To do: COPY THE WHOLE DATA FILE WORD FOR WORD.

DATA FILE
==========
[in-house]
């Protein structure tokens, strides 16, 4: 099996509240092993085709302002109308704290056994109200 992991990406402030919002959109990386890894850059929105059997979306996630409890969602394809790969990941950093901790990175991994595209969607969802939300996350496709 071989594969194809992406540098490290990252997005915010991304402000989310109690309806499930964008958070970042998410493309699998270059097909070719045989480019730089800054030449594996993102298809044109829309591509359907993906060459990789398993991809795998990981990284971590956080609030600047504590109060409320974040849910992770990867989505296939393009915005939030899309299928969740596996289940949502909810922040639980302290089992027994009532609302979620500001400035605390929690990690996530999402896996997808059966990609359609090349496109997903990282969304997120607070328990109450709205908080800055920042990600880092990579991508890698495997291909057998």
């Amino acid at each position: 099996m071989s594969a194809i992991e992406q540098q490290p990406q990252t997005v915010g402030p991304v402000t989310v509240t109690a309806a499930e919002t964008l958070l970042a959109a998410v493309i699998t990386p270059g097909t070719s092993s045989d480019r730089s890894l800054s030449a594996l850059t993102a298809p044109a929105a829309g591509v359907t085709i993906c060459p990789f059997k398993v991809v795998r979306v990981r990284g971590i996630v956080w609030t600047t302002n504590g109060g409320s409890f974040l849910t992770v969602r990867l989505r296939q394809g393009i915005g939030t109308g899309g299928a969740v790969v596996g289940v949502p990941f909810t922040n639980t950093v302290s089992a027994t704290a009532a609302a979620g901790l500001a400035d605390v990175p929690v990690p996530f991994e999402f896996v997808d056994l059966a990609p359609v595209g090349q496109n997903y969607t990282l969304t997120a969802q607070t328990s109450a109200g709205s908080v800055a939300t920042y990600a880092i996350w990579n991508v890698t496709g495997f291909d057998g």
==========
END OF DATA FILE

[in-house]
């Protein structure tokens, strides 16, 4: 099996509240092993085709302002109308704290056994109200 992991990406402030919002959109990386890894850059929105059997979306996630409890969602394809790969990941950093901790990175991994595209969607969802939300996350496709 071989594969194809992406540098490290990252997005915010991304402000989310109690309806499930964008958070970042998410493309699998270059097909070719045989480019730089800054030449594996993102298809044109829309591509359907993906060459990789398993991809795998990981990284971590956080609030600047504590109060409320974040849910992770990867989505296939393009915005939030899309299928969740596996289940949502909810922040639980302290089992027994009532609302979620500001400035605390929690990690996530999402896996997808059966990609359609090349496109997903990282969304997120607070328990109450709205908080800055920042990600880092990579991508890698495997291909057998």
């Amino acid at each position: 099996m071989s594969a194809i992991e992406q540098q490290p990406q990252t997005v915010g402030p991304v402000t989310v509240t109690a309806a499930e919002t964008l958070l970042a959109a998410v493309i699998t990386p270059g097909t070719s092993s045989d480019r730089s890894l800054s030449a594996l850059t993102a298809p044109a929105a829309g591509v359907t085709i993906c060459p990789f059997k398993v991809v795998r979306v990981r990284g971590i996630v956080w609030t600047t302002n504590g109060g409320s409890f974040l849910t992770v969602r990867l989505r296939q394809g393009i915005g939030t109308g899309g299928a969740v790969v596996g289940v949502p990941f909810t922040n639980t950093v302290s089992a027994t704290a009532a609302a979620g901790l500001a400035d605390v990175p929690v990690p996530f991994e999402f896996v997808d056994l059966a990609p359609v595209g090349q496109n997903y969607t990282l969304t997120a969802q607070t328990s109450a109200g709205s908080v800055a939300t920042y990600a880092i996350w990579n991508v890698t496709g495997f291909d057998g």